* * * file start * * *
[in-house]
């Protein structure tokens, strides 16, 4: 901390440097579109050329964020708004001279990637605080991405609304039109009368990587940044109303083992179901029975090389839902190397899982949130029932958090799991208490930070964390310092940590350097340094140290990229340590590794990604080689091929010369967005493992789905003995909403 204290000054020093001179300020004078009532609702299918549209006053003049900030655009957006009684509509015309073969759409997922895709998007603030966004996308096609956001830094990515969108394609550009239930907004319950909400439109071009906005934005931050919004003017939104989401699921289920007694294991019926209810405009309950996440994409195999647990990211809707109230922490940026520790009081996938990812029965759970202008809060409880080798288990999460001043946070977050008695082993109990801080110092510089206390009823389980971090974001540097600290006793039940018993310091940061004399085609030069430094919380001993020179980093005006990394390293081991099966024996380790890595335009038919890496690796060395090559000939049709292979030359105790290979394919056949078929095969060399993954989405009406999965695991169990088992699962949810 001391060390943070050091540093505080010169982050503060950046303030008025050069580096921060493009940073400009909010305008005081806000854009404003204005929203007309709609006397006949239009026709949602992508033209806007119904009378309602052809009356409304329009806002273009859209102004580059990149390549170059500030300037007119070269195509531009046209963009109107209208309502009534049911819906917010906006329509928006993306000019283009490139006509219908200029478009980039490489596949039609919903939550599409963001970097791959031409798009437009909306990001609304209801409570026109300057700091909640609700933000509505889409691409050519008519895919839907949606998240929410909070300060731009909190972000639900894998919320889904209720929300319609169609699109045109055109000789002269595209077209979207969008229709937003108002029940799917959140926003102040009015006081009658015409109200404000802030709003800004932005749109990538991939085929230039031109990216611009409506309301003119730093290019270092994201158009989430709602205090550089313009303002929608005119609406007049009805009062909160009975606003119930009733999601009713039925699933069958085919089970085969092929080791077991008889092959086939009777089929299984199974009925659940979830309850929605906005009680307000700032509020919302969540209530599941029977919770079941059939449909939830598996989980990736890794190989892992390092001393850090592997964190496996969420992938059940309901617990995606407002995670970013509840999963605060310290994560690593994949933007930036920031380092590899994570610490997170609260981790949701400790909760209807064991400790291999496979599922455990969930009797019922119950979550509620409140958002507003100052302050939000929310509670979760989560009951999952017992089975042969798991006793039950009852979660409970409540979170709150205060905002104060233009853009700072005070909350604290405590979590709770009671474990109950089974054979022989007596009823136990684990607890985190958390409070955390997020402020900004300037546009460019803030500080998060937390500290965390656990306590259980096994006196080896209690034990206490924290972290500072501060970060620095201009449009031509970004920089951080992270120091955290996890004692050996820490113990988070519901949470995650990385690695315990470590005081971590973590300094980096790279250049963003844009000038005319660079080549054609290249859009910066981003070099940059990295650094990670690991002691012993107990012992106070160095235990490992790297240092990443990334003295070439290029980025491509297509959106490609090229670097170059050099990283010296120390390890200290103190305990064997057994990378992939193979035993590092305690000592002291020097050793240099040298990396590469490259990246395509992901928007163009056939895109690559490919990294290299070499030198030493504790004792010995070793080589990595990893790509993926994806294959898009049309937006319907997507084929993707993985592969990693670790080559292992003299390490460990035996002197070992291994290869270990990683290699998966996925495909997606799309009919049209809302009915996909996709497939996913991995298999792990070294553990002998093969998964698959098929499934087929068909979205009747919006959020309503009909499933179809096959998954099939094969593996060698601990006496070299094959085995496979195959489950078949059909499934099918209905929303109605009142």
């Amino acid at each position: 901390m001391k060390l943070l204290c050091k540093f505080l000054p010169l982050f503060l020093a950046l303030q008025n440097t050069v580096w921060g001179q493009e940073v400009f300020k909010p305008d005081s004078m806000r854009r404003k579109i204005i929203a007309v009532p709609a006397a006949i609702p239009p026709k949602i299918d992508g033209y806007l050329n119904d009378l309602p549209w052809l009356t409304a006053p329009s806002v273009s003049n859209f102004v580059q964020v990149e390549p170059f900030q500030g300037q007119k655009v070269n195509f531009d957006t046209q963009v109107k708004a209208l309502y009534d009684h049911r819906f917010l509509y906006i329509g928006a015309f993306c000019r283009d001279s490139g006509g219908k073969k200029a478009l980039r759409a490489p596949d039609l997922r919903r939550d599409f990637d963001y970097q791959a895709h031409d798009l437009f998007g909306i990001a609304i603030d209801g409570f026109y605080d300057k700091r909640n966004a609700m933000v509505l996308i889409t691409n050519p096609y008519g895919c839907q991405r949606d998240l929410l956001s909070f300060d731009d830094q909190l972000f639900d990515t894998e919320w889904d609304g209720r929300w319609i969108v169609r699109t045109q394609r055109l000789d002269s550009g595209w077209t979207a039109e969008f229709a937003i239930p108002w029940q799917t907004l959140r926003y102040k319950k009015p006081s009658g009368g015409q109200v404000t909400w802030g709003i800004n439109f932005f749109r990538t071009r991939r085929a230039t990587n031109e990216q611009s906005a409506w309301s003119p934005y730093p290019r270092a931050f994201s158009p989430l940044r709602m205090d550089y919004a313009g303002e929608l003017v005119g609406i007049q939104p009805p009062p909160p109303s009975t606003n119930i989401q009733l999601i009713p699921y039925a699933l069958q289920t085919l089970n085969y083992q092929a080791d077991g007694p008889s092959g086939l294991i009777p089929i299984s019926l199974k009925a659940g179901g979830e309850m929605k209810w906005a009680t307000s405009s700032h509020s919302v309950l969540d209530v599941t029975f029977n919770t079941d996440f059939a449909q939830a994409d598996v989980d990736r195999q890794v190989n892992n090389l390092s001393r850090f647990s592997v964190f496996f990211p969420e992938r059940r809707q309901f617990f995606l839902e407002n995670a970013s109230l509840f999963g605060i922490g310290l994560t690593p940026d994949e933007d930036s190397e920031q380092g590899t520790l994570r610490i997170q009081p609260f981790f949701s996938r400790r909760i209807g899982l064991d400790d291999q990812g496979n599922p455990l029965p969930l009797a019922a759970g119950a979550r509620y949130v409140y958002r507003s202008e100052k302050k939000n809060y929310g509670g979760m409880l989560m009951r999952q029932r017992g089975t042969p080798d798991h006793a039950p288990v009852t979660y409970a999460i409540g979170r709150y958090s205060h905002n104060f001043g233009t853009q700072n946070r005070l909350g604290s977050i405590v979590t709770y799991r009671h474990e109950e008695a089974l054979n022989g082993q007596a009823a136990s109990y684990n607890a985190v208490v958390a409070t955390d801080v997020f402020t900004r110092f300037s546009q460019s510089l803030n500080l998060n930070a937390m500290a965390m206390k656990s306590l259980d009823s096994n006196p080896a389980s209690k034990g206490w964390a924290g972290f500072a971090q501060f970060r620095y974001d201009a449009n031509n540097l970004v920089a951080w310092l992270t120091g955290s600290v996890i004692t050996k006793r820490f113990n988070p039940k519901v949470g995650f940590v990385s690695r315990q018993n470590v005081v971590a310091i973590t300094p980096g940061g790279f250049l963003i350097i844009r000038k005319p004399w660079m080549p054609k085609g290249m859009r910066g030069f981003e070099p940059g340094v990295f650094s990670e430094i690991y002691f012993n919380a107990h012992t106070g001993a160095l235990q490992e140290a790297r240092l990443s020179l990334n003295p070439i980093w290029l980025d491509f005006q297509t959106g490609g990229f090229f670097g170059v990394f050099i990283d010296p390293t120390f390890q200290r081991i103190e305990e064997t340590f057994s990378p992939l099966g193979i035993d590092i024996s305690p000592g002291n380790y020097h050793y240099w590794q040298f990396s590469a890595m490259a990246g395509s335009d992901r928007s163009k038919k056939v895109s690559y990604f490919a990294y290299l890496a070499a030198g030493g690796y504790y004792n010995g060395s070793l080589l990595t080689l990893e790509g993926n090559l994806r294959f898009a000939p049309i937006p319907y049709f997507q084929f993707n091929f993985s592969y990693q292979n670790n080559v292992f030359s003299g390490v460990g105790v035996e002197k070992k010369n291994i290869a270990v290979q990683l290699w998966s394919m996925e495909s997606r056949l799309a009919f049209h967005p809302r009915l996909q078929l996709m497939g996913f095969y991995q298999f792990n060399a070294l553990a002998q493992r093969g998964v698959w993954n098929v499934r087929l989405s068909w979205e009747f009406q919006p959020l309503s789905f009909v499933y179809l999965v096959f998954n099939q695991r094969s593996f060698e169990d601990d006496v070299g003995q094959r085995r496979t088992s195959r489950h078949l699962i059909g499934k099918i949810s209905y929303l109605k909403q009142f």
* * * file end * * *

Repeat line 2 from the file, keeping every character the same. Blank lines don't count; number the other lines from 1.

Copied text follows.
């Protein structure tokens, strides 16, 4: 901390440097579109050329964020708004001279990637605080991405609304039109009368990587940044109303083992179901029975090389839902190397899982949130029932958090799991208490930070964390310092940590350097340094140290990229340590590794990604080689091929010369967005493992789905003995909403 204290000054020093001179300020004078009532609702299918549209006053003049900030655009957006009684509509015309073969759409997922895709998007603030966004996308096609956001830094990515969108394609550009239930907004319950909400439109071009906005934005931050919004003017939104989401699921289920007694294991019926209810405009309950996440994409195999647990990211809707109230922490940026520790009081996938990812029965759970202008809060409880080798288990999460001043946070977050008695082993109990801080110092510089206390009823389980971090974001540097600290006793039940018993310091940061004399085609030069430094919380001993020179980093005006990394390293081991099966024996380790890595335009038919890496690796060395090559000939049709292979030359105790290979394919056949078929095969060399993954989405009406999965695991169990088992699962949810 001391060390943070050091540093505080010169982050503060950046303030008025050069580096921060493009940073400009909010305008005081806000854009404003204005929203007309709609006397006949239009026709949602992508033209806007119904009378309602052809009356409304329009806002273009859209102004580059990149390549170059500030300037007119070269195509531009046209963009109107209208309502009534049911819906917010906006329509928006993306000019283009490139006509219908200029478009980039490489596949039609919903939550599409963001970097791959031409798009437009909306990001609304209801409570026109300057700091909640609700933000509505889409691409050519008519895919839907949606998240929410909070300060731009909190972000639900894998919320889904209720929300319609169609699109045109055109000789002269595209077209979207969008229709937003108002029940799917959140926003102040009015006081009658015409109200404000802030709003800004932005749109990538991939085929230039031109990216611009409506309301003119730093290019270092994201158009989430709602205090550089313009303002929608005119609406007049009805009062909160009975606003119930009733999601009713039925699933069958085919089970085969092929080791077991008889092959086939009777089929299984199974009925659940979830309850929605906005009680307000700032509020919302969540209530599941029977919770079941059939449909939830598996989980990736890794190989892992390092001393850090592997964190496996969420992938059940309901617990995606407002995670970013509840999963605060310290994560690593994949933007930036920031380092590899994570610490997170609260981790949701400790909760209807064991400790291999496979599922455990969930009797019922119950979550509620409140958002507003100052302050939000929310509670979760989560009951999952017992089975042969798991006793039950009852979660409970409540979170709150205060905002104060233009853009700072005070909350604290405590979590709770009671474990109950089974054979022989007596009823136990684990607890985190958390409070955390997020402020900004300037546009460019803030500080998060937390500290965390656990306590259980096994006196080896209690034990206490924290972290500072501060970060620095201009449009031509970004920089951080992270120091955290996890004692050996820490113990988070519901949470995650990385690695315990470590005081971590973590300094980096790279250049963003844009000038005319660079080549054609290249859009910066981003070099940059990295650094990670690991002691012993107990012992106070160095235990490992790297240092990443990334003295070439290029980025491509297509959106490609090229670097170059050099990283010296120390390890200290103190305990064997057994990378992939193979035993590092305690000592002291020097050793240099040298990396590469490259990246395509992901928007163009056939895109690559490919990294290299070499030198030493504790004792010995070793080589990595990893790509993926994806294959898009049309937006319907997507084929993707993985592969990693670790080559292992003299390490460990035996002197070992291994290869270990990683290699998966996925495909997606799309009919049209809302009915996909996709497939996913991995298999792990070294553990002998093969998964698959098929499934087929068909979205009747919006959020309503009909499933179809096959998954099939094969593996060698601990006496070299094959085995496979195959489950078949059909499934099918209905929303109605009142």